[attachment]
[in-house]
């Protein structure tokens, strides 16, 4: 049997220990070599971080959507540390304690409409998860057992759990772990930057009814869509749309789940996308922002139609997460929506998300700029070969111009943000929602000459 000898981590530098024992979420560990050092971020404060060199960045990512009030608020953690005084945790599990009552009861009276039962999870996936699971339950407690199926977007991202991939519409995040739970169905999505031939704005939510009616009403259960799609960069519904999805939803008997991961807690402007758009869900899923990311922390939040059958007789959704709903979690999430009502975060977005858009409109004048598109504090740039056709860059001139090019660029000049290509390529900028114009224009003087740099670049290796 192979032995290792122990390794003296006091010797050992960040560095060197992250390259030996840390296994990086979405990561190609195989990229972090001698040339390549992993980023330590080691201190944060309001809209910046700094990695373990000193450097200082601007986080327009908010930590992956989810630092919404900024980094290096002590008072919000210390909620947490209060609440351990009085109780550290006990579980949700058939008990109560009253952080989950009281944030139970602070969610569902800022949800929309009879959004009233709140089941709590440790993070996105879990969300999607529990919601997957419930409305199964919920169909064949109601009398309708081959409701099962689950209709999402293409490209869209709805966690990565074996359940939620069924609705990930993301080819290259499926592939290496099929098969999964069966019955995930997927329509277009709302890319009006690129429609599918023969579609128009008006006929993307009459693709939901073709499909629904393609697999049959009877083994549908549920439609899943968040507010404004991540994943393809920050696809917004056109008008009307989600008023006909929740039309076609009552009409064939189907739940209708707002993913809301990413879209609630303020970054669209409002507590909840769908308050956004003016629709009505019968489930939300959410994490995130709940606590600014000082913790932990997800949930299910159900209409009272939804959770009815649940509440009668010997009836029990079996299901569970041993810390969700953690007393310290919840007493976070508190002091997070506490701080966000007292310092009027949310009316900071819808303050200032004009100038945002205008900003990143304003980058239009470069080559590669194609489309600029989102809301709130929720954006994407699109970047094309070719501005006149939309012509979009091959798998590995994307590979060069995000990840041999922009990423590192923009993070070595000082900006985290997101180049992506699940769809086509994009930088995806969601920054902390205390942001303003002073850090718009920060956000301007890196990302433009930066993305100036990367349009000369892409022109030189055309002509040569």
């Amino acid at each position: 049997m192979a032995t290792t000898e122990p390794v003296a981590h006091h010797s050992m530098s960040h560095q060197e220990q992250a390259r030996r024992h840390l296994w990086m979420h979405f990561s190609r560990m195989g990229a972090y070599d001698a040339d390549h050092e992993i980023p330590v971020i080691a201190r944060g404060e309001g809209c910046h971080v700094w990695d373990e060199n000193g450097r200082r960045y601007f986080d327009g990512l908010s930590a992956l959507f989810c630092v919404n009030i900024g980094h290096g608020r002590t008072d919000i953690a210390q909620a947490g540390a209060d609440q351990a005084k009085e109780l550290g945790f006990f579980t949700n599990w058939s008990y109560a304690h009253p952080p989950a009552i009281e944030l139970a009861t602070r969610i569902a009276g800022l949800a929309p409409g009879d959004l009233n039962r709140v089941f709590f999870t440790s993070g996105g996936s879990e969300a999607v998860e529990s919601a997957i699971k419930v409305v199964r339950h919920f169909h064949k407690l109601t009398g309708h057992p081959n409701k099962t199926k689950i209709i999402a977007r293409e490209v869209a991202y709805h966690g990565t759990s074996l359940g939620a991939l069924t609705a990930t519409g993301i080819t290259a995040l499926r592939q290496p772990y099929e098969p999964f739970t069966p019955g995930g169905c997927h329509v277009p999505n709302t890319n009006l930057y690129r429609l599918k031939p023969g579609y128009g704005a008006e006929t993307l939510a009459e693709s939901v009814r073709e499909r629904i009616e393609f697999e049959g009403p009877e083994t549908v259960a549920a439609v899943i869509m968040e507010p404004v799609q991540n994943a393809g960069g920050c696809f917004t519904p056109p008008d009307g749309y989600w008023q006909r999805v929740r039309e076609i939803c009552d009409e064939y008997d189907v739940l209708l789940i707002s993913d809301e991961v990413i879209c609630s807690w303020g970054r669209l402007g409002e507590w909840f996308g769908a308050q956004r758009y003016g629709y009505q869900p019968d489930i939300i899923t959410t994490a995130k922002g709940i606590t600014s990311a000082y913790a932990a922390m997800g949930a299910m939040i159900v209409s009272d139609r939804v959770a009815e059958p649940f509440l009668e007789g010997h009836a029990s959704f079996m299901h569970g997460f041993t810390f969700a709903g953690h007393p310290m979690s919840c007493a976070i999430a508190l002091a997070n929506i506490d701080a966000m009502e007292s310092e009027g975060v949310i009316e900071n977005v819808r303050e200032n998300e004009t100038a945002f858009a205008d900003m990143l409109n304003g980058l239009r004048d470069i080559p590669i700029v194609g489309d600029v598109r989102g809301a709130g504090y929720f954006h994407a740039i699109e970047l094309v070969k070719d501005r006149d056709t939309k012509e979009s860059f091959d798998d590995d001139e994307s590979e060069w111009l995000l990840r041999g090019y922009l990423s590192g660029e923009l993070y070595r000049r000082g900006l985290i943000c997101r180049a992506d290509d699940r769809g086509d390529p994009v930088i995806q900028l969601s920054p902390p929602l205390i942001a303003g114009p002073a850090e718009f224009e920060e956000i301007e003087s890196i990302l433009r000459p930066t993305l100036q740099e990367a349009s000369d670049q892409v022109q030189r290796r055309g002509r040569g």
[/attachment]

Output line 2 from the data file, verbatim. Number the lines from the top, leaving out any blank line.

């Protein structure tokens, strides 16, 4: 049997220990070599971080959507540390304690409409998860057992759990772990930057009814869509749309789940996308922002139609997460929506998300700029070969111009943000929602000459 000898981590530098024992979420560990050092971020404060060199960045990512009030608020953690005084945790599990009552009861009276039962999870996936699971339950407690199926977007991202991939519409995040739970169905999505031939704005939510009616009403259960799609960069519904999805939803008997991961807690402007758009869900899923990311922390939040059958007789959704709903979690999430009502975060977005858009409109004048598109504090740039056709860059001139090019660029000049290509390529900028114009224009003087740099670049290796 192979032995290792122990390794003296006091010797050992960040560095060197992250390259030996840390296994990086979405990561190609195989990229972090001698040339390549992993980023330590080691201190944060309001809209910046700094990695373990000193450097200082601007986080327009908010930590992956989810630092919404900024980094290096002590008072919000210390909620947490209060609440351990009085109780550290006990579980949700058939008990109560009253952080989950009281944030139970602070969610569902800022949800929309009879959004009233709140089941709590440790993070996105879990969300999607529990919601997957419930409305199964919920169909064949109601009398309708081959409701099962689950209709999402293409490209869209709805966690990565074996359940939620069924609705990930993301080819290259499926592939290496099929098969999964069966019955995930997927329509277009709302890319009006690129429609599918023969579609128009008006006929993307009459693709939901073709499909629904393609697999049959009877083994549908549920439609899943968040507010404004991540994943393809920050696809917004056109008008009307989600008023006909929740039309076609009552009409064939189907739940209708707002993913809301990413879209609630303020970054669209409002507590909840769908308050956004003016629709009505019968489930939300959410994490995130709940606590600014000082913790932990997800949930299910159900209409009272939804959770009815649940509440009668010997009836029990079996299901569970041993810390969700953690007393310290919840007493976070508190002091997070506490701080966000007292310092009027949310009316900071819808303050200032004009100038945002205008900003990143304003980058239009470069080559590669194609489309600029989102809301709130929720954006994407699109970047094309070719501005006149939309012509979009091959798998590995994307590979060069995000990840041999922009990423590192923009993070070595000082900006985290997101180049992506699940769809086509994009930088995806969601920054902390205390942001303003002073850090718009920060956000301007890196990302433009930066993305100036990367349009000369892409022109030189055309002509040569």